By Guest Contributor Andrea Vollf
The famous phrase used by Benjamin Franklin in Advice to a Young Tradesman, “Time is Money”, has never been as accurate as it is in today’s world. While we watch all the changes that are happening in the economy worldwide, causing people to lose their jobs and homes, technology continues to evolve and new products that can save us time and money keep popping on a daily basis.
In the commercial arena, we are noticing a lot of improvements in the energy sector, especially when it comes to lighting as it represents up to 40% of a typical building’s overall energy costs. Building owners, facility managers, even outside contractors performing custodial tasks, have one goal in mind: reduce energy costs without compromising the overall performance of the building. If you are looking for a better way to save time and money with repair and maintenance costs, those are the things you should be focusing on:
- Adopt a more energy efficient lighting system— Since governments around the world have passed measures to phase out incandescent light bulbs for general lighting in favor of more energy-efficient lighting alternatives, the market started focusing more on halogen, CFL, and LED lighting solutions. While compact fluorescent lighting can save up to 75% of energy consumption when compared to incandescent lighting, you can bring your energy costs down even further by replacing your current CFL lights with LED (Light Emitting Diodes) bulbs. For a better understanding of how much you can save by replacing your current lighting with LED, take a look at this calculator provided by livingled. When compared to CFL, LED lights yield several advantages: they contain no mercury, they can turn on instantly at any temperature, they have a long lifespan that is unaffected by cycling on and off, and they can emit unsaturated colored light without need of filters—as well as shine uni-directionally without reflectors. From the custodial point of view, LED lighting will save you money on both product replacement and labor.
- Create a zone controlled lighting system — More and more companies are adopting a zone controlled lighting system, many times assisted by motion sensors. Commercial buildings, schools, data centers, and any other facility that doesn’t have employees working 24 hours a day should take advantage of these systems. Instead of having to illuminate a hallway completely, you can have it lit gradually as people walk through with the use of motion sensors. Parts of the building that used less frequently will remain unlit, contributing to lower energy costs as well as reducing the aggregated costs for maintenance and repairs.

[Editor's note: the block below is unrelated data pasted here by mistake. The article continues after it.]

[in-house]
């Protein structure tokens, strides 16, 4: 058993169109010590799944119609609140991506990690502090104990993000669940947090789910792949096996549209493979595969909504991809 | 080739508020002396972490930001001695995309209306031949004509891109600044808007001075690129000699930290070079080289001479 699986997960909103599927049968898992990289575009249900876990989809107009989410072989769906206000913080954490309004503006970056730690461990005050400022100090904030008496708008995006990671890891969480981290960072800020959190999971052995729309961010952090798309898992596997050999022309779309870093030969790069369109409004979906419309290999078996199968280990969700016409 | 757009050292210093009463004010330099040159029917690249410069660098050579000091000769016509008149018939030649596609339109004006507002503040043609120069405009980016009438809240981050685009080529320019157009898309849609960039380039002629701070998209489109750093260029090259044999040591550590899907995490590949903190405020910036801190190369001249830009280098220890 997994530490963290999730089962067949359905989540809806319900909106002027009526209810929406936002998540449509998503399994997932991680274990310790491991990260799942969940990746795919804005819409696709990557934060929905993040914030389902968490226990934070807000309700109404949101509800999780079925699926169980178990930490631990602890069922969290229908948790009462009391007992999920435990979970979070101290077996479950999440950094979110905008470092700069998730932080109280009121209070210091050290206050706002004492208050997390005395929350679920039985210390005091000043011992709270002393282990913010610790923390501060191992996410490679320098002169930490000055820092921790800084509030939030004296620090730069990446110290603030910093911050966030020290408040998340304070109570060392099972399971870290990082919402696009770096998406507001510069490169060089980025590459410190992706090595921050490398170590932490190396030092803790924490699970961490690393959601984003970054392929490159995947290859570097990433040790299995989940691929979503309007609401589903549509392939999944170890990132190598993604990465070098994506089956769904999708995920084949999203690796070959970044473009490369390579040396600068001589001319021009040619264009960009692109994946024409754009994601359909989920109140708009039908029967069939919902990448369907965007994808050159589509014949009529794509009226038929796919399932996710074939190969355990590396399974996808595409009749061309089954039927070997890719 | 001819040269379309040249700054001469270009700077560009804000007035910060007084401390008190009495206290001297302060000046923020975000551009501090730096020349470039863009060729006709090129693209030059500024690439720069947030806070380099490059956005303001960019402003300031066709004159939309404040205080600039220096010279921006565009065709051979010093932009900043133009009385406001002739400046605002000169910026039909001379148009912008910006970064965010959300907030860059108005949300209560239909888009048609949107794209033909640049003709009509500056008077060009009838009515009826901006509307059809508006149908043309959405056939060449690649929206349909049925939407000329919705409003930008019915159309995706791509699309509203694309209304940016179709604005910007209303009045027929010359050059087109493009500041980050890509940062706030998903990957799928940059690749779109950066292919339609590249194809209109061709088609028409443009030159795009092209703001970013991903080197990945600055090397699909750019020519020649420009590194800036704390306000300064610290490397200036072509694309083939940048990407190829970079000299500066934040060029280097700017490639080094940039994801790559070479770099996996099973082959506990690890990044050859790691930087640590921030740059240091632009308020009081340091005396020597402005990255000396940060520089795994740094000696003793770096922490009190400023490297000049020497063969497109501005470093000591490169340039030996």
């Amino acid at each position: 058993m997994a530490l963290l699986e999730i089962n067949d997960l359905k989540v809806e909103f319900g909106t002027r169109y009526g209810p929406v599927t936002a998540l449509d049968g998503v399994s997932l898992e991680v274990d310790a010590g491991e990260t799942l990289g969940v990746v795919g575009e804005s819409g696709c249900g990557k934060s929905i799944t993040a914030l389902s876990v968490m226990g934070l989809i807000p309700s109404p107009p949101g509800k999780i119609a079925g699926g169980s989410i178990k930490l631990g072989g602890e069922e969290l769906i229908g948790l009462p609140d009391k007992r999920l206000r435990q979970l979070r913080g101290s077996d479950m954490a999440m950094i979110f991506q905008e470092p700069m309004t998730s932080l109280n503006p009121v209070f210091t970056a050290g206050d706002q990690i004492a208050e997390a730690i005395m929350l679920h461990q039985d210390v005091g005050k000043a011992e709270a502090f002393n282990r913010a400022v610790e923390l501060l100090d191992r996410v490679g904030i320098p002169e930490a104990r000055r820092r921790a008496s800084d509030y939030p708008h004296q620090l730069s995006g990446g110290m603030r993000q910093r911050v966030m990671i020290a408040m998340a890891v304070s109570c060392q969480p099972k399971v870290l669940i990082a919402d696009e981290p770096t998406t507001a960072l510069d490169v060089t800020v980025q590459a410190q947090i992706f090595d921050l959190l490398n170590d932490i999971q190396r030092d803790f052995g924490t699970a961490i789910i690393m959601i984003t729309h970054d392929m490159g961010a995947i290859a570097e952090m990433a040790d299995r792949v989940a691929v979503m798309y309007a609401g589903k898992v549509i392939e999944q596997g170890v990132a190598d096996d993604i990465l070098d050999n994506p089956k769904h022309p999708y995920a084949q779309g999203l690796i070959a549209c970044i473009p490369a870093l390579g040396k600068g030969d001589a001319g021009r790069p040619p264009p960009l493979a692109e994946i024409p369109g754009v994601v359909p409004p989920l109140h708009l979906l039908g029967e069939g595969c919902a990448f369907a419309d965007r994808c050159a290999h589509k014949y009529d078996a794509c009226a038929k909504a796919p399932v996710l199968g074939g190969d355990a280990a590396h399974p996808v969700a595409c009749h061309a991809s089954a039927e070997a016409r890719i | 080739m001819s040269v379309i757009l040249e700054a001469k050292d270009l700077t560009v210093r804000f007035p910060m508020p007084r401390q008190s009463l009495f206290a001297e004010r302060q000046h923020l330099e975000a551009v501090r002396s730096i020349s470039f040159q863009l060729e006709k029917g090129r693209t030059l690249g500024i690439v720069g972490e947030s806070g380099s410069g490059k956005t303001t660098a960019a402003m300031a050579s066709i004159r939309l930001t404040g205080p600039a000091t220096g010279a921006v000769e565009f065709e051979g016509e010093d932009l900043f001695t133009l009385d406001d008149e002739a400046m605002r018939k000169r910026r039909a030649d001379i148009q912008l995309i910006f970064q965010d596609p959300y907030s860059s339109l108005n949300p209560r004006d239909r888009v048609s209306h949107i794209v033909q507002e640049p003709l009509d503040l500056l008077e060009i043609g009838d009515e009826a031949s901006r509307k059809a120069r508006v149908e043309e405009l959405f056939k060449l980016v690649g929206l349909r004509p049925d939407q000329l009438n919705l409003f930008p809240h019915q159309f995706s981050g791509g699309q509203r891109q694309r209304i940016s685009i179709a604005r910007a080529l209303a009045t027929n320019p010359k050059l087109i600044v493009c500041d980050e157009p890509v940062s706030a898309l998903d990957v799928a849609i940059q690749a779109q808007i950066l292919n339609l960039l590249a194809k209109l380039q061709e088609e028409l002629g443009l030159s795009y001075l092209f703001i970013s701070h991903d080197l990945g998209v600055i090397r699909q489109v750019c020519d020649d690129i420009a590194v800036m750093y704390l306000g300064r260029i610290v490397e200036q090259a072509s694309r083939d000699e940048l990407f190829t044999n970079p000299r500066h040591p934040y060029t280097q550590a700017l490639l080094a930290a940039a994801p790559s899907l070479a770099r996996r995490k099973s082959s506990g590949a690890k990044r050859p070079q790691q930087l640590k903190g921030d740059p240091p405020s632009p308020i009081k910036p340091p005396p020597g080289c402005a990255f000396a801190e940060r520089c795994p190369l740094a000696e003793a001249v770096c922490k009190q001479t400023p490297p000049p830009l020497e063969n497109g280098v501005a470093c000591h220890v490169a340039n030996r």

- Install motion sensors — How many times have you walked into a room and all lights were left turned on by the employees that have left the space hours ago? By installing motion sensors in areas that are not fully occupied throughout the day, such as hallways, restrooms, conference rooms, and stock rooms, you can bring your energy cost down in up to 90%. Plus it will save you time (and labor) as you don’t have to go room by room to turn the lights off.
- Make most of daylight sensors — Install daylight controls or sensors within 15 feet of the windows or skylights in all regularly occupied spaces to help you reduce the amount of energy used throughout the day.
VK Sustainable Concepts’ Principal Andrea Vollf, LEED AP ID+C, is a registered interior designer and sustainability professional with over fifteen years of experience in the interior design and marketing industries. Recently nominated by the Daily Herald Business Ledger as one of the Influential Women in Business 2012 and with articles published across US and Canada since 2009, Ms. Vollf is an active member of the U.S. Green Building Council – Illinois Chapter, with in‐depth knowledge of all aspects of Sustainability – Social, Environmental and Economic. Ms. Vollf is also one of the co-founders of NEW – Networking of Entrepreneurial Women – a networking group that is committed to supporting and promoting entrepreneurial women living and working in the Chicago suburban area. Connect with Andrea on Google+, Twitter, LinkedIn, and Pinterest.